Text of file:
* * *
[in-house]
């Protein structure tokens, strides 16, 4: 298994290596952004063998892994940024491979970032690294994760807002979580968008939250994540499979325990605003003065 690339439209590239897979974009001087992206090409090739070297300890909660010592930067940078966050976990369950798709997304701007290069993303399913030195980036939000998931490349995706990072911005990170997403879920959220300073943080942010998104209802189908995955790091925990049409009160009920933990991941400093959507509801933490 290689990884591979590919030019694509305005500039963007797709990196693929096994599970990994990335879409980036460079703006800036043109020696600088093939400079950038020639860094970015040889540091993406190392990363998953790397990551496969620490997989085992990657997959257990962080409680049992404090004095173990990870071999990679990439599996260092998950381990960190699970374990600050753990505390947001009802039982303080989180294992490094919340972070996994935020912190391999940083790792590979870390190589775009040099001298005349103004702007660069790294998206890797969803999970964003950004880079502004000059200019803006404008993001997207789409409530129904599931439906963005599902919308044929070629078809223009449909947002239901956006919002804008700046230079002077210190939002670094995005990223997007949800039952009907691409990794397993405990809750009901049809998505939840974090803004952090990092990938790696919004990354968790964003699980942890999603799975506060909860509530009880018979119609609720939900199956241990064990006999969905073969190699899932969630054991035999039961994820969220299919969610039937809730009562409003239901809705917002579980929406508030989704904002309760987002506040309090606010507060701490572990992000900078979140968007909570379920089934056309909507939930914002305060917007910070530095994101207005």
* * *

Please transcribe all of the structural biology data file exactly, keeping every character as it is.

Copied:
[in-house]
């Protein structure tokens, strides 16, 4: 298994290596952004063998892994940024491979970032690294994760807002979580968008939250994540499979325990605003003065 690339439209590239897979974009001087992206090409090739070297300890909660010592930067940078966050976990369950798709997304701007290069993303399913030195980036939000998931490349995706990072911005990170997403879920959220300073943080942010998104209802189908995955790091925990049409009160009920933990991941400093959507509801933490 290689990884591979590919030019694509305005500039963007797709990196693929096994599970990994990335879409980036460079703006800036043109020696600088093939400079950038020639860094970015040889540091993406190392990363998953790397990551496969620490997989085992990657997959257990962080409680049992404090004095173990990870071999990679990439599996260092998950381990960190699970374990600050753990505390947001009802039982303080989180294992490094919340972070996994935020912190391999940083790792590979870390190589775009040099001298005349103004702007660069790294998206890797969803999970964003950004880079502004000059200019803006404008993001997207789409409530129904599931439906963005599902919308044929070629078809223009449909947002239901956006919002804008700046230079002077210190939002670094995005990223997007949800039952009907691409990794397993405990809750009901049809998505939840974090803004952090990092990938790696919004990354968790964003699980942890999603799975506060909860509530009880018979119609609720939900199956241990064990006999969905073969190699899932969630054991035999039961994820969220299919969610039937809730009562409003239901809705917002579980929406508030989704904002309760987002506040309090606010507060701490572990992000900078979140968007909570379920089934056309909507939930914002305060917007910070530095994101207005």